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Baartman, Sarah  

John Gilmore

Also known as Sara or Saartjie, and as Bartman (1788?–1815/16), a member of the Khoisan people of southern Africa, exhibited as a ‘freak’ in 19th‐century Britain. Her original name is unknown, but when she was employed by a Dutch farmer called Peter Cezar, she was given the Afrikaans name of Saartjie [Little Sarah] Baartman, and this was later Anglicized in various forms. In 1810 she was brought to Britain by Peter Cezar's brother Hendric [or Henrick], a Boer farmer at the Cape, and Alexander Dunlop, a British army surgeon. Dunlop soon sold his interest in the enterprise to Cezar, who made money by exhibiting Baartman in London and elsewhere in Britain under the name of ‘the Hottentot Venus’. ‘Hottentot’ was a traditional derogatory term for Khoisan people, while ‘Venus’ appears intended to refer to the idea of ‘the Sable Venus or more generally ...


Sprague, Rosetta Douglass  

Leigh Fought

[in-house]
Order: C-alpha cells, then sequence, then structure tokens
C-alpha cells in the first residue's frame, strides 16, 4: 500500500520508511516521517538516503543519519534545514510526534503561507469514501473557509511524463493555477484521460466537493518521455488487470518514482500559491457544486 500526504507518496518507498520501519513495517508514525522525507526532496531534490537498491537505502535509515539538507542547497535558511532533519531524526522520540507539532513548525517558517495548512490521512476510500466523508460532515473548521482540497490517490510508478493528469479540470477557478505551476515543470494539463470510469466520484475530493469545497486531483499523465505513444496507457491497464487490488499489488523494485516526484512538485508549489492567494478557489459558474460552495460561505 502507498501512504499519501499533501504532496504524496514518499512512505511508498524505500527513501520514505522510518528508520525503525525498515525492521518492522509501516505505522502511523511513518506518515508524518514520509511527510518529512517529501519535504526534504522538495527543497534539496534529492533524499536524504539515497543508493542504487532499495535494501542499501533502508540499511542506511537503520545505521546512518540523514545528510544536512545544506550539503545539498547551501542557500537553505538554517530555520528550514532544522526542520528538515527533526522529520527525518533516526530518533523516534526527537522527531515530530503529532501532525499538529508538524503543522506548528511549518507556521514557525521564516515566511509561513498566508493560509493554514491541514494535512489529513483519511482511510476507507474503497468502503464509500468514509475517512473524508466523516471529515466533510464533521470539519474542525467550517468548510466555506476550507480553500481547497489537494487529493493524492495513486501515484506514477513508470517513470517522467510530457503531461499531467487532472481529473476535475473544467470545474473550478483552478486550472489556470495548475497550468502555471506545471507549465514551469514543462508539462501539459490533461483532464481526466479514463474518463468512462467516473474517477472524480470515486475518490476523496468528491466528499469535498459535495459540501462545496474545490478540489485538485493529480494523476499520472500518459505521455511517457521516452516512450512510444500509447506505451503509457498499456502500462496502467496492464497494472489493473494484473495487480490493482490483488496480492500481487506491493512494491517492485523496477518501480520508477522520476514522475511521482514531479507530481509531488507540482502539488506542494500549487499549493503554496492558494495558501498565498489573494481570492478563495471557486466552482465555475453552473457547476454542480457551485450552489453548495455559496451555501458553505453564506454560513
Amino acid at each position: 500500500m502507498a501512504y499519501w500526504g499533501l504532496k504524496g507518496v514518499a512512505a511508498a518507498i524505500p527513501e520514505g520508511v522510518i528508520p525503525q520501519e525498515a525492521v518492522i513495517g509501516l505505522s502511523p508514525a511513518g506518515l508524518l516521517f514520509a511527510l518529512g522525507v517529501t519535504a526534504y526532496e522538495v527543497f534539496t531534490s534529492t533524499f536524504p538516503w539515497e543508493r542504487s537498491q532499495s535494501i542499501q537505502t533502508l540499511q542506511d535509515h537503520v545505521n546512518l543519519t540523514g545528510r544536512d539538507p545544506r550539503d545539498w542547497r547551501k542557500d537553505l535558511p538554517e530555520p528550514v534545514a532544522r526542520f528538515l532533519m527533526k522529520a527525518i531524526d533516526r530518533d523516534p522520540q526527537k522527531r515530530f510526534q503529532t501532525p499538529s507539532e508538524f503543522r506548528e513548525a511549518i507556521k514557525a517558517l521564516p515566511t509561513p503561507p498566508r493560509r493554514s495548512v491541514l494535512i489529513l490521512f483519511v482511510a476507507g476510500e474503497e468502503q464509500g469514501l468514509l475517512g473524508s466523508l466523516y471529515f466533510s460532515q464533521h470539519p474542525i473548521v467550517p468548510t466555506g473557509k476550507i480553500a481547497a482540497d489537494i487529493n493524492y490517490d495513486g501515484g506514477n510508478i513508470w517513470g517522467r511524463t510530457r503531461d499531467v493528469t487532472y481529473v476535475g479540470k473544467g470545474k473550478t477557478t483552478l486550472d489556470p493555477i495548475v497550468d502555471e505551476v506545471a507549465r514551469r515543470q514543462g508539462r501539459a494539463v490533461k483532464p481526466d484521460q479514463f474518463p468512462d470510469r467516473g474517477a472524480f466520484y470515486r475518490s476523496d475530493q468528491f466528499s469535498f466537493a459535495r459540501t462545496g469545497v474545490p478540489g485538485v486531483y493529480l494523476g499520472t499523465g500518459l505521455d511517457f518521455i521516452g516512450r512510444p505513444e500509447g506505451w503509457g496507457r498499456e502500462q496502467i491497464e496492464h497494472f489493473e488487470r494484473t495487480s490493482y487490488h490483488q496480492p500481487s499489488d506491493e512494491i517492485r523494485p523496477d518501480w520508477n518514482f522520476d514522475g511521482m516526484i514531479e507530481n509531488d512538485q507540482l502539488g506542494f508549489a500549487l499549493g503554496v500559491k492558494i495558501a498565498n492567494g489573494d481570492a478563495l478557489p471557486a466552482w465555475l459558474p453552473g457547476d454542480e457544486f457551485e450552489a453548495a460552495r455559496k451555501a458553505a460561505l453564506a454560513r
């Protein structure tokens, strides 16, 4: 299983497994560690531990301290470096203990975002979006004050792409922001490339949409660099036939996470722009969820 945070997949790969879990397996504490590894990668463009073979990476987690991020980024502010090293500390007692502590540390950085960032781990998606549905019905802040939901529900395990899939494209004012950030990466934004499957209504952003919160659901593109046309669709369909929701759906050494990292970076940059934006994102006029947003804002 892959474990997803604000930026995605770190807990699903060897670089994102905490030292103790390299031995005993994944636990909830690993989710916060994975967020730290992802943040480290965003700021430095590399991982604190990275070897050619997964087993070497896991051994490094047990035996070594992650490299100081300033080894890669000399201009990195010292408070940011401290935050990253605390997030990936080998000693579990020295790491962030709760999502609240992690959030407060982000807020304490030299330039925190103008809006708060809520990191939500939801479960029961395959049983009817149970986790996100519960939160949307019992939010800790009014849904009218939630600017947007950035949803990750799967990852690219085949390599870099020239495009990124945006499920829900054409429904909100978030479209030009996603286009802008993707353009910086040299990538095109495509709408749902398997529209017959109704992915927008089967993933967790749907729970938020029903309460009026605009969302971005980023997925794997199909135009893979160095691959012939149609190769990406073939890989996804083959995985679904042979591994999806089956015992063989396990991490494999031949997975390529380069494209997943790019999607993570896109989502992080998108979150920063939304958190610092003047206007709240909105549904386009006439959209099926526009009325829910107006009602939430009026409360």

As the first child of Frederick Douglass and Anna Murray Douglass, Rosetta Douglass bore the responsibility of being the daughter of the most famous black man of the nineteenth century and acted as a mediator in her parents' marriage. She was born in the first year of her father's freedom, in New Bedford, Massachusetts. Rosetta spent her early years there and in Lynn, Massachusetts, helping her mother maintain the household as it grew to include three brothers (and later, in New York, a sister), as well as boarders from the abolitionist movement and such long-term guests as the fugitive slave Harriet Bailey whom Frederick Douglass adopted as his sister and whom Rosetta called aunt Rosetta s assistance was invaluable to her mother who attempted to run the household on her husband s small income as a speaker for the American Anti Slavery Society Additionally Frederick Douglass s ...